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Greenpeace ship sails into polluted Manila Bay

Despite large volumes of waste, Greenpeace says bay could be cleaned

<p>File photo: Albert H. Teich/<a href="<a%20href="http:/www.shutterstock.com/gallery-4826p1.html?cr=00&pl=edit-00">Albert%20H.%20Teich</a>%20/%20<a%20href="http:/www.shutterstock.com/?cr=00&pl=edit-00">Shutterstock.com</a>" target="_blank">Shutterstock</a></p>

File photo: Albert H. Teich/Shutterstock

  • ucanews.com reporter, Manila
  • Philippines
  • July 23, 2013
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The Greenpeace ship Esperanza docked in Manila Bay on Tuesday, the last stop on a nationwide tour aimed at raising awareness of pollution in the archipelago nation following disturbing recent scientific research indicating high levels of waste poured into the sea.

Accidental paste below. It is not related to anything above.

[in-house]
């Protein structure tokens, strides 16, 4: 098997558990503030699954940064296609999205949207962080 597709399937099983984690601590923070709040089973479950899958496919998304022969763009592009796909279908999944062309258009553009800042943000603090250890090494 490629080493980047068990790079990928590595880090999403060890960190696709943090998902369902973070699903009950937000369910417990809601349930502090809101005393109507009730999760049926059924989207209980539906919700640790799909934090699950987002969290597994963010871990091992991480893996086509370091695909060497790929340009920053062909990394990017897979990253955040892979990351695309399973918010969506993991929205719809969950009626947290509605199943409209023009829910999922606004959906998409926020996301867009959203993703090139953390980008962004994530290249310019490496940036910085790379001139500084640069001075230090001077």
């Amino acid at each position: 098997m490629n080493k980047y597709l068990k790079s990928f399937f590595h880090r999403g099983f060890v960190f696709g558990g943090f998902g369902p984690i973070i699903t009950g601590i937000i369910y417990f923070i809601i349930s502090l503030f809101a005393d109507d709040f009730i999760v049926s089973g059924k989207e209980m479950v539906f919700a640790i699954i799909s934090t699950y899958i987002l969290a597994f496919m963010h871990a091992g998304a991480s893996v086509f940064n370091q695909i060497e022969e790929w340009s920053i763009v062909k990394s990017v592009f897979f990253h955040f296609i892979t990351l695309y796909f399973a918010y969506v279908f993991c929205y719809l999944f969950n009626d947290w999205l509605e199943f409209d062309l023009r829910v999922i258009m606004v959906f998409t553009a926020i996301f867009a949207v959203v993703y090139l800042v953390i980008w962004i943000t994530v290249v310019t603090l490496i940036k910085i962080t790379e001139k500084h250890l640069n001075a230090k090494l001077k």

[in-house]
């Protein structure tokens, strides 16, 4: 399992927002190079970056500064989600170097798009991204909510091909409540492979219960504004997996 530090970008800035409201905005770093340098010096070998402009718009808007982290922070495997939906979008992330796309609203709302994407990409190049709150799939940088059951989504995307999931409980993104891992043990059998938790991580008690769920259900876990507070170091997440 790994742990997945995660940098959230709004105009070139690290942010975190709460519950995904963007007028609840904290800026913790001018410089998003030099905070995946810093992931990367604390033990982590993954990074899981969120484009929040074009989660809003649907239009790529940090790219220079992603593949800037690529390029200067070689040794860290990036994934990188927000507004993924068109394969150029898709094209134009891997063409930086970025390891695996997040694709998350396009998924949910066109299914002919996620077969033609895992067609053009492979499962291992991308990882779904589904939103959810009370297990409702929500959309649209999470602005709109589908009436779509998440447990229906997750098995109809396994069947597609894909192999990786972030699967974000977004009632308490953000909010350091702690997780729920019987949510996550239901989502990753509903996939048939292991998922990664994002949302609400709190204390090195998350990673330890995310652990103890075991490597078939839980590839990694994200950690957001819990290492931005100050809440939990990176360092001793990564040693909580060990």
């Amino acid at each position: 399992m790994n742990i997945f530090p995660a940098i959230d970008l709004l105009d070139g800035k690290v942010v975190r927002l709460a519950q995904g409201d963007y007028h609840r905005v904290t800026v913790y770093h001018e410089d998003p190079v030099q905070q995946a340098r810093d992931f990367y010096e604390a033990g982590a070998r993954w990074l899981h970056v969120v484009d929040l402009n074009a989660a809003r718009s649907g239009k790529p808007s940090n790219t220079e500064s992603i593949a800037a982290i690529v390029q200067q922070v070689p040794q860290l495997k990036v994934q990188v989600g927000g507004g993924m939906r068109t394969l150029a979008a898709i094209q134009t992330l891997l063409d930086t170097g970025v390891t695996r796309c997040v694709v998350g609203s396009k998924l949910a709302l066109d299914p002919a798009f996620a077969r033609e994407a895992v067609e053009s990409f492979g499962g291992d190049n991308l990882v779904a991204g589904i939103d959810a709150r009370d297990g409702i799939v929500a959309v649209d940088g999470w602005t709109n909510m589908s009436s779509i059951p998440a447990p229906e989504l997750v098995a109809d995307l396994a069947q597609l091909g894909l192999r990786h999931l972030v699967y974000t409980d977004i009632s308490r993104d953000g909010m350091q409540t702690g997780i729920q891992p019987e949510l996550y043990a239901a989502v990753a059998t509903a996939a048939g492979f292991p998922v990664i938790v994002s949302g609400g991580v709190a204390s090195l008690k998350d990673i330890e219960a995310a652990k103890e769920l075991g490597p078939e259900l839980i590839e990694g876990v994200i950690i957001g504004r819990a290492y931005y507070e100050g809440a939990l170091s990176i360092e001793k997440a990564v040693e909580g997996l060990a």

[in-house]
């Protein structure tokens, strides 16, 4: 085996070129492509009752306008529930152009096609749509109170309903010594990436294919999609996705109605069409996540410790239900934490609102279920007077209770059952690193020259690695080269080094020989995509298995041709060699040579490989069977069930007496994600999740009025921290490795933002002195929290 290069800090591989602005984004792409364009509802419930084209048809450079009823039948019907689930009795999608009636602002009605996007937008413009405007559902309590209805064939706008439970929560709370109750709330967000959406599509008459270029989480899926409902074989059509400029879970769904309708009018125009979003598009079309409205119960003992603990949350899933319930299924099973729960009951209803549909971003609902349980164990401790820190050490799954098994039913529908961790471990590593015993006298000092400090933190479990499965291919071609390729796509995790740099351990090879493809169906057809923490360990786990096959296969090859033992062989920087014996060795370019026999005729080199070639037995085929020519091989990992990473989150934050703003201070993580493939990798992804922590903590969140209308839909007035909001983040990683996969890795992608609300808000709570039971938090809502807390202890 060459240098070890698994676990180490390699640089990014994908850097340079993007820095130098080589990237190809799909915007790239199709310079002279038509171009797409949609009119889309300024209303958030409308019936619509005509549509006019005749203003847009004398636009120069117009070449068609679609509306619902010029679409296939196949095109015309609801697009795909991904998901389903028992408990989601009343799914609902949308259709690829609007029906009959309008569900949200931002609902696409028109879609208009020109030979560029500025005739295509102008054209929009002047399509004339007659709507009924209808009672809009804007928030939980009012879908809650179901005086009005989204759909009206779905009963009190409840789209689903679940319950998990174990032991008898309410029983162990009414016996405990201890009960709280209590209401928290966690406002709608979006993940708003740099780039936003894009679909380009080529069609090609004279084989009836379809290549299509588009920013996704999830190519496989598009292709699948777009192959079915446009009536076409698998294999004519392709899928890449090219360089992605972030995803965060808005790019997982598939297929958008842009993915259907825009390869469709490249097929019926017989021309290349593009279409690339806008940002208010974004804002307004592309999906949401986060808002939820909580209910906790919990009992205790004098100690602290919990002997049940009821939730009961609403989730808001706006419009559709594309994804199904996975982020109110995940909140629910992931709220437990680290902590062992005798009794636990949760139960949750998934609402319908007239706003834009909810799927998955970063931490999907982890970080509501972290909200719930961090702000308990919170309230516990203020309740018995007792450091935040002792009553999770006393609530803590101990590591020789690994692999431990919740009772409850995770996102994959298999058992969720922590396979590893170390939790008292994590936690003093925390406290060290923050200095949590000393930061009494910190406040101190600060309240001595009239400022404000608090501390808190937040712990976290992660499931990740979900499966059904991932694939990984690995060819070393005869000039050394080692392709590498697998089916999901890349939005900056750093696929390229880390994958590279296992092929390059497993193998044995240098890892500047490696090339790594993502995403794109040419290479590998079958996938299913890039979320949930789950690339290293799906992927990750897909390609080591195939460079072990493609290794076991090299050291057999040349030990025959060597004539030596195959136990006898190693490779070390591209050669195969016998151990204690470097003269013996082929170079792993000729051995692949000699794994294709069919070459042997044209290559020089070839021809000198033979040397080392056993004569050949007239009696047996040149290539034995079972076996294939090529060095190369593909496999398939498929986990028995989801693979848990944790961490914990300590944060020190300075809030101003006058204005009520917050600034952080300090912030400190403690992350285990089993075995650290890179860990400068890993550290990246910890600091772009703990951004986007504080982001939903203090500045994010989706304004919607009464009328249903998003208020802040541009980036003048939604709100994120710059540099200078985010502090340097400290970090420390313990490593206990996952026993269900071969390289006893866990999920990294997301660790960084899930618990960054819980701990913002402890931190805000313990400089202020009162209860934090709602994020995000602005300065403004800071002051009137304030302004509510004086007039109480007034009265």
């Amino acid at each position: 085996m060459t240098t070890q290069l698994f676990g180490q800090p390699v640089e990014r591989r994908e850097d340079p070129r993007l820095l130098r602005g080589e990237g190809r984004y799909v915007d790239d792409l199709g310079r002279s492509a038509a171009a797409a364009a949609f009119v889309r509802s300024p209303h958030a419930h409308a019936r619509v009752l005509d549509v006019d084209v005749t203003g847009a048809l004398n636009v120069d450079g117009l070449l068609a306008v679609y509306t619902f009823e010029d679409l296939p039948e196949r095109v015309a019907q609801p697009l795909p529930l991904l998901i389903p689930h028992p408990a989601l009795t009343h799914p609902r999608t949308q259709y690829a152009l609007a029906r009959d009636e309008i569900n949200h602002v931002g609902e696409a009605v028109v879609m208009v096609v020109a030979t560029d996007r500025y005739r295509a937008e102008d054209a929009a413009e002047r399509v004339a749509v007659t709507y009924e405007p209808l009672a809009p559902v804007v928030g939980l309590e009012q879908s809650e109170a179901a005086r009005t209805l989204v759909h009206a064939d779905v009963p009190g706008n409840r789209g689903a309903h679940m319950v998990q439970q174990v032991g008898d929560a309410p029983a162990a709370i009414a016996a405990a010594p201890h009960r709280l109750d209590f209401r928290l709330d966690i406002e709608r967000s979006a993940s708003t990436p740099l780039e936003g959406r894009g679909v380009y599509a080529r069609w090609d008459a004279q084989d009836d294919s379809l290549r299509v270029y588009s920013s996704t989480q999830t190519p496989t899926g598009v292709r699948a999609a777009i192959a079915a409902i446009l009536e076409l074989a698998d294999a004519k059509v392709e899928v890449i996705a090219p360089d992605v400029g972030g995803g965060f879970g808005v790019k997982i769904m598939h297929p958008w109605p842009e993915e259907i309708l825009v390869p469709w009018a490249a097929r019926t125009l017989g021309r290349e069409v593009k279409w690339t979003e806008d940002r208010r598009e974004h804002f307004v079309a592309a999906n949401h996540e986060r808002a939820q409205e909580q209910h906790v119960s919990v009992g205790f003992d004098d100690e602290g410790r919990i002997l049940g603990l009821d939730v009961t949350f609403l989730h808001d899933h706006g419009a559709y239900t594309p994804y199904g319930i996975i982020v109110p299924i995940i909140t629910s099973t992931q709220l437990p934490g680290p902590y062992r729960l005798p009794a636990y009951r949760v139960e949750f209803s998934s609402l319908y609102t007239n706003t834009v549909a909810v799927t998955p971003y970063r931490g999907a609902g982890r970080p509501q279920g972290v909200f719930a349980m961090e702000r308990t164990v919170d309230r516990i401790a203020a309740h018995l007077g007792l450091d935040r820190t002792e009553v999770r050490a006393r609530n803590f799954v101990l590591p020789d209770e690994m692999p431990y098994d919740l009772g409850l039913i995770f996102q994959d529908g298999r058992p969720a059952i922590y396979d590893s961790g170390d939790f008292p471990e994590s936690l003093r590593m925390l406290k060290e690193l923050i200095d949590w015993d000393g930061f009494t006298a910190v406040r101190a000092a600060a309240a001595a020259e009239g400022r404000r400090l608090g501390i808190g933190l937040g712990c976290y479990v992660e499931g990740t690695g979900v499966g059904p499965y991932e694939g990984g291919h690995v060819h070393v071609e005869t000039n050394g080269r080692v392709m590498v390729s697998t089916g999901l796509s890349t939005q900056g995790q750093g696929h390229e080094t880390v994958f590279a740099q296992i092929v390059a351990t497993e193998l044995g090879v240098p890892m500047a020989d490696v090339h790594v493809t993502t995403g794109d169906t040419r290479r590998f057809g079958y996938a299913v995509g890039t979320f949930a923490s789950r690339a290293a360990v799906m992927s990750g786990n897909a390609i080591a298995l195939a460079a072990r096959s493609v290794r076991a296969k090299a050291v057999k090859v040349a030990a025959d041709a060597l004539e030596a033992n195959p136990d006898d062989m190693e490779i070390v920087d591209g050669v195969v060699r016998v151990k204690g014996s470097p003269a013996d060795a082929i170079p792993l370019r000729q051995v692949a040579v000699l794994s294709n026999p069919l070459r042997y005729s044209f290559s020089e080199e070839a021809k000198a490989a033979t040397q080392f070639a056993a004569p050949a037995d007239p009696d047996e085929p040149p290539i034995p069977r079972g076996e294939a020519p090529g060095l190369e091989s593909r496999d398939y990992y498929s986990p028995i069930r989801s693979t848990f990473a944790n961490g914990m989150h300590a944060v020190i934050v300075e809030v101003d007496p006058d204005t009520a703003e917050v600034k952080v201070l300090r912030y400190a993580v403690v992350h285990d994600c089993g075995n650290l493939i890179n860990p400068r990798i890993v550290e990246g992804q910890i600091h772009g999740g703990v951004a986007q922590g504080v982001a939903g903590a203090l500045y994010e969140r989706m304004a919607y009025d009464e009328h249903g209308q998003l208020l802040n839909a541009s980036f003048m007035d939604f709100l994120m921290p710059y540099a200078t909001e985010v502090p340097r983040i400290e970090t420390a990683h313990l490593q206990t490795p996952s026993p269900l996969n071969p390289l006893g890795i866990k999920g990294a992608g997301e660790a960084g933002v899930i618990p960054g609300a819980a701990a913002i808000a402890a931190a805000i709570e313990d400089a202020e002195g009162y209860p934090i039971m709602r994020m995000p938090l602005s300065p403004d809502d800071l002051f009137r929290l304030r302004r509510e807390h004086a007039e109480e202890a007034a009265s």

The ex-Russian navy firefighting ship turned activist vessel arrived amid calls for a clean-up in Manila Bay after University of the Philippines (UP) research found the presence of heavy metals, pesticides and high levels of fecal coliform which often comes from feces.

“When you think of Manila Bay, contrasting images come to mind. First, of a coastline littered with trash, and second, of a beautiful sunset,” said Dr Laura David of the UP Marine Science Institute.

Excess waste disposal in the bay results in $93 million in damages every year mostly due to losses to fisheries, exports and mortality costs due to waterborne diseases, research showed.

“With strong political will, the comprehensive rehabilitation of Manila Bay is not impossible,” said Vince Cinches, Greenpeace Southeast Asia oceans campaigner.

The Esperanza is in the Philippines for the Greenpeace ‘Ocean Defender Tour of Southeast Asia’ which also included stops in Dumaguete, a seaport in southern central Negros Oriental, and Bicol in the northeast following a trip to raise awareness of sea pollution in Thailand last month.

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